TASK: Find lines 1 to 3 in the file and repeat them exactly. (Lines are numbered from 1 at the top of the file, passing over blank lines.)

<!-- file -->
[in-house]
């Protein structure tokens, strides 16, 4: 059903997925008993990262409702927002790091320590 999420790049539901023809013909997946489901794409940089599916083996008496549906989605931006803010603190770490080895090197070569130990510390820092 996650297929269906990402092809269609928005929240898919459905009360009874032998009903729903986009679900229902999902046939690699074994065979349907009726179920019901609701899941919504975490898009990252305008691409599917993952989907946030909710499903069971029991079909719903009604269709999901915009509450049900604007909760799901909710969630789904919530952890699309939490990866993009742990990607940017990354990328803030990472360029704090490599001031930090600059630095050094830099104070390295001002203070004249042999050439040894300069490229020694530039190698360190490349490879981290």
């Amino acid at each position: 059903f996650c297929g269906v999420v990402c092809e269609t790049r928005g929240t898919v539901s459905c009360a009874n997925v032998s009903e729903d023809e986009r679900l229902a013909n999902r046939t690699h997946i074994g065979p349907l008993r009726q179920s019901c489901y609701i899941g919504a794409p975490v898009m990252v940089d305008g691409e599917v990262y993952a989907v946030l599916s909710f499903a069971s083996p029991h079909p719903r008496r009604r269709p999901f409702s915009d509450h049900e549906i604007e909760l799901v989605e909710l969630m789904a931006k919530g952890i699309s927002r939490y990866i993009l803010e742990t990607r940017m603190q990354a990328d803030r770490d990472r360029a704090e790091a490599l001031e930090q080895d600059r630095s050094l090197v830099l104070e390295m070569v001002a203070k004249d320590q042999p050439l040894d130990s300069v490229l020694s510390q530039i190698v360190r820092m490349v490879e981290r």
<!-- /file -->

[in-house]
């Protein structure tokens, strides 16, 4: 059903997925008993990262409702927002790091320590 999420790049539901023809013909997946489901794409940089599916083996008496549906989605931006803010603190770490080895090197070569130990510390820092 996650297929269906990402092809269609928005929240898919459905009360009874032998009903729903986009679900229902999902046939690699074994065979349907009726179920019901609701899941919504975490898009990252305008691409599917993952989907946030909710499903069971029991079909719903009604269709999901915009509450049900604007909760799901909710969630789904919530952890699309939490990866993009742990990607940017990354990328803030990472360029704090490599001031930090600059630095050094830099104070390295001002203070004249042999050439040894300069490229020694530039190698360190490349490879981290």
């Amino acid at each position: 059903f996650c297929g269906v999420v990402c092809e269609t790049r928005g929240t898919v539901s459905c009360a009874n997925v032998s009903e729903d023809e986009r679900l229902a013909n999902r046939t690699h997946i074994g065979p349907l008993r009726q179920s019901c489901y609701i899941g919504a794409p975490v898009m990252v940089d305008g691409e599917v990262y993952a989907v946030l599916s909710f499903a069971s083996p029991h079909p719903r008496r009604r269709p999901f409702s915009d509450h049900e549906i604007e909760l799901v989605e909710l969630m789904a931006k919530g952890i699309s927002r939490y990866i993009l803010e742990t990607r940017m603190q990354a990328d803030r770490d990472r360029a704090e790091a490599l001031e930090q080895d600059r630095s050094l090197v830099l104070e390295m070569v001002a203070k004249d320590q042999p050439l040894d130990s300069v490229l020694s510390q530039i190698v360190r820092m490349v490879e981290r």